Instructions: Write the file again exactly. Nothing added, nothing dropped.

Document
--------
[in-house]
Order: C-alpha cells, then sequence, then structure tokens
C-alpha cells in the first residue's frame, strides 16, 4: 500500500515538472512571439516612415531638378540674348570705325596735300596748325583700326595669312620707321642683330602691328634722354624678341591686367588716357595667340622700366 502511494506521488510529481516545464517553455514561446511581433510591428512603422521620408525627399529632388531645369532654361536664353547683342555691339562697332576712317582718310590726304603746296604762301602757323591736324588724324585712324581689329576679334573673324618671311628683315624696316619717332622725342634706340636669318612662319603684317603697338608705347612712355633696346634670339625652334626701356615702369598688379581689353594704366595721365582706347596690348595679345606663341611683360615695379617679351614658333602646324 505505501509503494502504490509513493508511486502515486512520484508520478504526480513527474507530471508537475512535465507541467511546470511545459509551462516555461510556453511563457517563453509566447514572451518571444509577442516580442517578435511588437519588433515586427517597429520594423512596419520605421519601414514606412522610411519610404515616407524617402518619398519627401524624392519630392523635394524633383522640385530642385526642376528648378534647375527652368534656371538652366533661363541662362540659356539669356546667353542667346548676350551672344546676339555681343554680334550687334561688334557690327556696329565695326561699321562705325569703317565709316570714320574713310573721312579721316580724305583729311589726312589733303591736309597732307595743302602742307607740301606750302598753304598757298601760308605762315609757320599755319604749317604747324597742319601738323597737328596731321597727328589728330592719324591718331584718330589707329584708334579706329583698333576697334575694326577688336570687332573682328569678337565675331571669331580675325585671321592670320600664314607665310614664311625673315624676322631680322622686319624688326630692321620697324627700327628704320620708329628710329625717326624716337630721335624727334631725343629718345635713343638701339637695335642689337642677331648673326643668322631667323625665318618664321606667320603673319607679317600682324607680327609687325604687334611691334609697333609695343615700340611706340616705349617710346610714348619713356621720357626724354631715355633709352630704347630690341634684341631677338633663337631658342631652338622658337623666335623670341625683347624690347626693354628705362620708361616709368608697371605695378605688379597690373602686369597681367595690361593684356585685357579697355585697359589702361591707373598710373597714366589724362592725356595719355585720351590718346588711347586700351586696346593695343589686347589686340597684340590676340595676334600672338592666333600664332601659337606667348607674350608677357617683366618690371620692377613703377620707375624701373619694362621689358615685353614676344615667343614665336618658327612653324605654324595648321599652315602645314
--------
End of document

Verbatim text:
[in-house]
Order: C-alpha cells, then sequence, then structure tokens
C-alpha cells in the first residue's frame, strides 16, 4: 500500500515538472512571439516612415531638378540674348570705325596735300596748325583700326595669312620707321642683330602691328634722354624678341591686367588716357595667340622700366 502511494506521488510529481516545464517553455514561446511581433510591428512603422521620408525627399529632388531645369532654361536664353547683342555691339562697332576712317582718310590726304603746296604762301602757323591736324588724324585712324581689329576679334573673324618671311628683315624696316619717332622725342634706340636669318612662319603684317603697338608705347612712355633696346634670339625652334626701356615702369598688379581689353594704366595721365582706347596690348595679345606663341611683360615695379617679351614658333602646324 505505501509503494502504490509513493508511486502515486512520484508520478504526480513527474507530471508537475512535465507541467511546470511545459509551462516555461510556453511563457517563453509566447514572451518571444509577442516580442517578435511588437519588433515586427517597429520594423512596419520605421519601414514606412522610411519610404515616407524617402518619398519627401524624392519630392523635394524633383522640385530642385526642376528648378534647375527652368534656371538652366533661363541662362540659356539669356546667353542667346548676350551672344546676339555681343554680334550687334561688334557690327556696329565695326561699321562705325569703317565709316570714320574713310573721312579721316580724305583729311589726312589733303591736309597732307595743302602742307607740301606750302598753304598757298601760308605762315609757320599755319604749317604747324597742319601738323597737328596731321597727328589728330592719324591718331584718330589707329584708334579706329583698333576697334575694326577688336570687332573682328569678337565675331571669331580675325585671321592670320600664314607665310614664311625673315624676322631680322622686319624688326630692321620697324627700327628704320620708329628710329625717326624716337630721335624727334631725343629718345635713343638701339637695335642689337642677331648673326643668322631667323625665318618664321606667320603673319607679317600682324607680327609687325604687334611691334609697333609695343615700340611706340616705349617710346610714348619713356621720357626724354631715355633709352630704347630690341634684341631677338633663337631658342631652338622658337623666335623670341625683347624690347626693354628705362620708361616709368608697371605695378605688379597690373602686369597681367595690361593684356585685357579697355585697359589702361591707373598710373597714366589724362592725356595719355585720351590718346588711347586700351586696346593695343589686347589686340597684340590676340595676334600672338592666333600664332601659337606667348607674350608677357617683366618690371620692377613703377620707375624701373619694362621689358615685353614676344615667343614665336618658327612653324605654324595648321599652315602645314